By Jacquelyn Lumb
The Financial Stability Oversight Council was recently briefed by its hedge fund working group about the potential financial stability risks from the use of leverage by large hedge funds. The working group reported that, due to the increase of information available through the SEC’s Form PF and the establishment of swap data repositories, its understanding of this segment of the financial markets is greatly improved. This additional transparency helped the working group identify channels for the potential transmission of risks, relevant factors for assessing those channels, data gaps that make it difficult to identify evolving risks, and metrics for measuring the risks associated with hedge fund leverage.
The working group has been reviewing asset management products and activities since May 2014 when it held a public conference, followed by a request for public input about whether certain asset management activities could pose risks to U.S. financial stability. An initial analysis was issued in April of this year in which the working group reported ample evidence that leverage, in combination with other factors, can contribute to risks to financial stability.
As the hedge fund industry continues to grow, the working group found that the use of leverage appears to be concentrated among a small number of hedge funds. Fund strategies that employ the highest amounts of leverage have grown as a percentage of overall hedge fund assets so their market footprint far exceeds their assets under management.
Risk factors. The working group identified factors that could increase or mitigate risks, and areas where regulators do not have the necessary data to assess the extent of the risks. One factor is the potential market disruption from forced selling. The use of significant leverage means that even small changes in asset prices could lead to margin calls or funding pressures.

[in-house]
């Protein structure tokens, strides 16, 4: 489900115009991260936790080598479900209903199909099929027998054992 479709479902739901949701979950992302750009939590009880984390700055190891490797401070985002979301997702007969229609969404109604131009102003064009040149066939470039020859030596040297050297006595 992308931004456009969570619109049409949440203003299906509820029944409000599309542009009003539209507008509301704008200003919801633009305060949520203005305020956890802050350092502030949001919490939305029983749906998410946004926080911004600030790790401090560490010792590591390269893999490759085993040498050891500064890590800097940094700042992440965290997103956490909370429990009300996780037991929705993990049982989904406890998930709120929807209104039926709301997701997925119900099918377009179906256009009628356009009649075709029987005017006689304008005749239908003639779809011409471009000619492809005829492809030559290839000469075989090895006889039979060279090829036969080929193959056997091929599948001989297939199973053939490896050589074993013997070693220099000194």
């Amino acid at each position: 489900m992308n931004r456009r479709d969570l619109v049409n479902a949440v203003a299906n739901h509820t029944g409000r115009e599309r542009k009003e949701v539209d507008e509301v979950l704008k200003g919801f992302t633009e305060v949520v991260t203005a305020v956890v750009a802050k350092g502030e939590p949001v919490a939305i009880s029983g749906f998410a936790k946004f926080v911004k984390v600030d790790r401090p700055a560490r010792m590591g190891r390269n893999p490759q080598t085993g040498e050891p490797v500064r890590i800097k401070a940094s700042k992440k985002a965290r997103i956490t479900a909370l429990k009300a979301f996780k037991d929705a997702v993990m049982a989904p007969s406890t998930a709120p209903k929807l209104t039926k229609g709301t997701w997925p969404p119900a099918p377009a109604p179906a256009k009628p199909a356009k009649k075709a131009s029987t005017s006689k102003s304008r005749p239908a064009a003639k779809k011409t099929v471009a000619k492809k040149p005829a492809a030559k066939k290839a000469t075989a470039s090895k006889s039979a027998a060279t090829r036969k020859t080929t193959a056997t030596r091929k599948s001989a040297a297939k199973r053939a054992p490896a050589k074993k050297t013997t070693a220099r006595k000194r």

A second factor is the potential for hedge funds to transmit risk to their counterparties, although the working group found this risk to be somewhat mitigated by increased central clearing of derivatives and other regulatory reforms.
Data gaps. During the next phase of its work, the group plans to focus on data gaps and limitations, and on the continued monitoring of potential financial stability risks. The working group said that data sharing among regulators is essential but difficult at this time due to a lack of standardized reporting across agencies. Form PF also could be refined to improve the timeliness and usefulness of the reported data.
The working group also urged regulators to periodically review and analyze funds’ use of leverage and share their findings with FSOC and other regulators. Hedge funds are important participants in the financial markets, the working group noted, but no single regulator has the authority or the information to identify the risks that their use of leverage could pose. The working group identified four categories of leverage measures that should be incorporated into the analysis of potential risks, which include gross measures, adjusted gross measures, net exposure measures, and risk-based metrics, such as value-at-risk.
Brown’s statement. Following the FSOC meeting, Senator Sherrod Brown (D-Ohio) released a statement in which he advised President-elect Trump of the importance of FSOC’s work. He said the next Treasury secretary should understand that any actions that undermine FSOCs mission could threaten the ability to address risky Wall Street practices and could leave taxpayers and the economy vulnerable to another crisis. If President-elect Trump is serious about stopping Wall Street and hedge funds from ‘getting away with murder’ as he said during his campaign, he will make sure that FSOC can keep doing its job, Brown advised.